Comebacks from a 3-0 deficit have been done in hockey, and in baseball, but never in the NBA. It makes sense; those first two sports put an inordinate amount of weight on one person, a goaltender or a pitcher. But basketball is ostensibly the same starting five every night—except when it's not. Houston handled the Thunder, 107-100, to make this series 3-2, and it's obvious—not that we even needed experimental evidence— just how important the absence of Russell Westbrook is.

Houston's defensive strategy was simple and sound: swarm Kevin Durant.

“They don’t care about the rest of the team,” said Durant. “When I have the ball, it’s like four guys guarding me at one time.”

It worked, kind of. Durant's superhuman, so he was still able to score 36 points—but none in the fourth quarter. His frustrations earned him a very un-Durantlike technical.

The double-, triple-, and quadruple-teams meant open looks for Durant's teammates, but many of them seem remarkably unprepared to take on their share of Westbrook's scoring load. Kevin Martin, who not too many years ago was a reliable volume scorer, finished 1-10 from the field. Serge Ibaka chipped in, but Naismith's 14th rule of basketball says you're doomed if you're counting on Serge Ibaka for your points. Reggie Jackson, the second-year point guard stepping up in Westbrook's absence, was as solid as could be hoped, but he has no interest in distributing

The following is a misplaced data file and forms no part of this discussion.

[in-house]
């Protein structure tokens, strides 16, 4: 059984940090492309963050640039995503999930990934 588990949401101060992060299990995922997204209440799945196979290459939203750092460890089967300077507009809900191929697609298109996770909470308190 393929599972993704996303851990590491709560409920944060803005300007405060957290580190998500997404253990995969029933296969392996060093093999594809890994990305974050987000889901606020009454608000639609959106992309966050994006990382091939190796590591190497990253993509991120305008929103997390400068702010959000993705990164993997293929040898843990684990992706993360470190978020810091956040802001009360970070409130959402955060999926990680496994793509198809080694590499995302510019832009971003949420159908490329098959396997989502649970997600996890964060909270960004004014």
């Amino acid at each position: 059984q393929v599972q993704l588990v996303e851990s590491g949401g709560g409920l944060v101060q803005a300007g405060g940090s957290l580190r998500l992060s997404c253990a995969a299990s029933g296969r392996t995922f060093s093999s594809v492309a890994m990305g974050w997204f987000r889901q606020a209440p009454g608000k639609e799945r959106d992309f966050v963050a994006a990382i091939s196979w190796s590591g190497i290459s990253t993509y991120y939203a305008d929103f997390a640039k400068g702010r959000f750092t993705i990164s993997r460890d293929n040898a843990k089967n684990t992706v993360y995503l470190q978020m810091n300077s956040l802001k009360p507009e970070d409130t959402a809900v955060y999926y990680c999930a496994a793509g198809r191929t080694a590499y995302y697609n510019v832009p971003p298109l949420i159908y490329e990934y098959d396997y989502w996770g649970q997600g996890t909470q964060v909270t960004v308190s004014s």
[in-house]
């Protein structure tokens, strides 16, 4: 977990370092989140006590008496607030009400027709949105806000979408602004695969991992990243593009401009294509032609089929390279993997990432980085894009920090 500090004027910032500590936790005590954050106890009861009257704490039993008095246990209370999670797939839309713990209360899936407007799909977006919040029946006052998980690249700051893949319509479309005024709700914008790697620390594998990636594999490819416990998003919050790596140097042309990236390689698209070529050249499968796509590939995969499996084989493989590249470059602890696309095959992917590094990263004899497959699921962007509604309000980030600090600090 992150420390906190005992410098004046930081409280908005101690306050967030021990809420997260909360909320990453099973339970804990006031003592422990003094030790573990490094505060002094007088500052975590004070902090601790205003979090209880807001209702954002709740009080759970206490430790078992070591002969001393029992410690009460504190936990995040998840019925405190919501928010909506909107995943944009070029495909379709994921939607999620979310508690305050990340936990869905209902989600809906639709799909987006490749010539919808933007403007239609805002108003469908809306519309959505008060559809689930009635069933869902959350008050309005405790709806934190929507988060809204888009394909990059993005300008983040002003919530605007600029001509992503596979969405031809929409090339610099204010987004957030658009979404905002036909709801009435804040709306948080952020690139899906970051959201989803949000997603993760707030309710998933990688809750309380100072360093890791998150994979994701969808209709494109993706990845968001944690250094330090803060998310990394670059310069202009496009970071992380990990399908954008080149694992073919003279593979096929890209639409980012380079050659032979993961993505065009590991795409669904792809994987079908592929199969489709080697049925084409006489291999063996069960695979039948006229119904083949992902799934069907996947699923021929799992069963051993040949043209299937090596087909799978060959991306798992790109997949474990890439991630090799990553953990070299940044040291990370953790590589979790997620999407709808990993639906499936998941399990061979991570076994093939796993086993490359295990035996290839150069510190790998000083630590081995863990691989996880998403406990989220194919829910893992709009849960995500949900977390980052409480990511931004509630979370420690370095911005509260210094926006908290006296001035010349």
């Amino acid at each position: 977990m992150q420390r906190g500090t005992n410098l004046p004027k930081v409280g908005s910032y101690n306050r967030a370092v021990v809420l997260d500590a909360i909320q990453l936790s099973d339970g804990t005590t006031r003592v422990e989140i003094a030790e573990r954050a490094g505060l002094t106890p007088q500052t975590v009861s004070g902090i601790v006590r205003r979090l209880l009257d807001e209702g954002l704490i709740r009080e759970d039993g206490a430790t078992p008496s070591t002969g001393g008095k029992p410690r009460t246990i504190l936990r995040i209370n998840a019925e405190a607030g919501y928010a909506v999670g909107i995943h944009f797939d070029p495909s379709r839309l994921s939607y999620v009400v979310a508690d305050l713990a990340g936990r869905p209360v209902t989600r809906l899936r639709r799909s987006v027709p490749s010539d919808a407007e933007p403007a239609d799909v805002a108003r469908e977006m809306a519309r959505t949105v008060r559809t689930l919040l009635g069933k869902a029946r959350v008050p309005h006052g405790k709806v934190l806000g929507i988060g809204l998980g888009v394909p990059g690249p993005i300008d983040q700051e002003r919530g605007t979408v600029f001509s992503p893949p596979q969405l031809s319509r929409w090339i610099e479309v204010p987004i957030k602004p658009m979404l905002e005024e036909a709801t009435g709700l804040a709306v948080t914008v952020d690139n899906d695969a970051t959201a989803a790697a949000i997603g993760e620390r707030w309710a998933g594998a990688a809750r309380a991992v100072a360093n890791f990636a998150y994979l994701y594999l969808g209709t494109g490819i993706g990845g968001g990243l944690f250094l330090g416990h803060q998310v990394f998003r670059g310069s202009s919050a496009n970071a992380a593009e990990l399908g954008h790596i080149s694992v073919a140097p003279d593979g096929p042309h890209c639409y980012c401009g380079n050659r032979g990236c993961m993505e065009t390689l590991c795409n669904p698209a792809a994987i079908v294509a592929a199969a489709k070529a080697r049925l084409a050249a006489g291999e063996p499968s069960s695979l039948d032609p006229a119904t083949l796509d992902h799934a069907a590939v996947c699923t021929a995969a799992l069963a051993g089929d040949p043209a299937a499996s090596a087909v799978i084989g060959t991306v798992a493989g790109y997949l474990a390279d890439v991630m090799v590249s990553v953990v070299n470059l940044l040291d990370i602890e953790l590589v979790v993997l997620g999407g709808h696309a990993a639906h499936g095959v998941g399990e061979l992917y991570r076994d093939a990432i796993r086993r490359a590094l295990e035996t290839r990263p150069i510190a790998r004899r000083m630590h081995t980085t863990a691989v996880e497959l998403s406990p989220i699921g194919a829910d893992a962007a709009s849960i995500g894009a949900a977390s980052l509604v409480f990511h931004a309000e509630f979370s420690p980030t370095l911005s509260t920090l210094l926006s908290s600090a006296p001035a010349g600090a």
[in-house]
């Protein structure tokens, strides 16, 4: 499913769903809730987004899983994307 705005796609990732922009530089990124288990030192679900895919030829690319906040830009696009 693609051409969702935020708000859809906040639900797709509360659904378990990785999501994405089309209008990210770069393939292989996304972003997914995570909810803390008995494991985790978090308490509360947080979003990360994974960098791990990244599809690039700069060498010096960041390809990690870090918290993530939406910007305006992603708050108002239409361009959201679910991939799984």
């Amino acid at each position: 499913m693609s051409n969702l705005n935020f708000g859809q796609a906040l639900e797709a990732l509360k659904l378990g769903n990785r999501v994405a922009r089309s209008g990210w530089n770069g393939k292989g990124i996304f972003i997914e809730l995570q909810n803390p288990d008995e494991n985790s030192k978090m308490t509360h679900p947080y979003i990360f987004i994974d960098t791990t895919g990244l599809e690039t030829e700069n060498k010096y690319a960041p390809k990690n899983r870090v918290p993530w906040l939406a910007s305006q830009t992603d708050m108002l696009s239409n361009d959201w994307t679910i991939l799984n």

None of which should take away from the Rockets, who are showing that they just might be the more balanced team in this series. (They're also not missing their second-best player. But then, it's not clear who their second-best player is.) James Harden was lights-out, making the first seven threes he took—this despite missing the morning shoot-around with "flu-like symptoms."


Houston had six players in double figures, and that's with Jeremy Lin missing his second straight with a bruised chest muscle, and Carlos Delfino exiting at halftime with a sore foot. Patrick Beverley, who the Rockets rescued from the European scrap heap in January, has filled in nicely for Lin twice now, contributing 14 points and eight rebounds last night. And then there's Omer Asik, who found himself a specific target of the Thunder's defense, even if they don't know his name.

“We used hack-a …” [Durant] stumbled, trying to say Asik’s name, “whatever his name is, that kind of slowed the rhythm down a bit.”

Asik finished with 21 and 11, including 13 of 18 from the line.

The series shifts back to Houston, but despite the momentum, it is still technically the Rockets with their backs against the wall. Kevin Durant can do this with minimal help—he did it in Game 3, and he would have done it last night had his fourth quarter resembled the first three. He can steal one more win. The more ominous question is whether he can steal 12 more after that.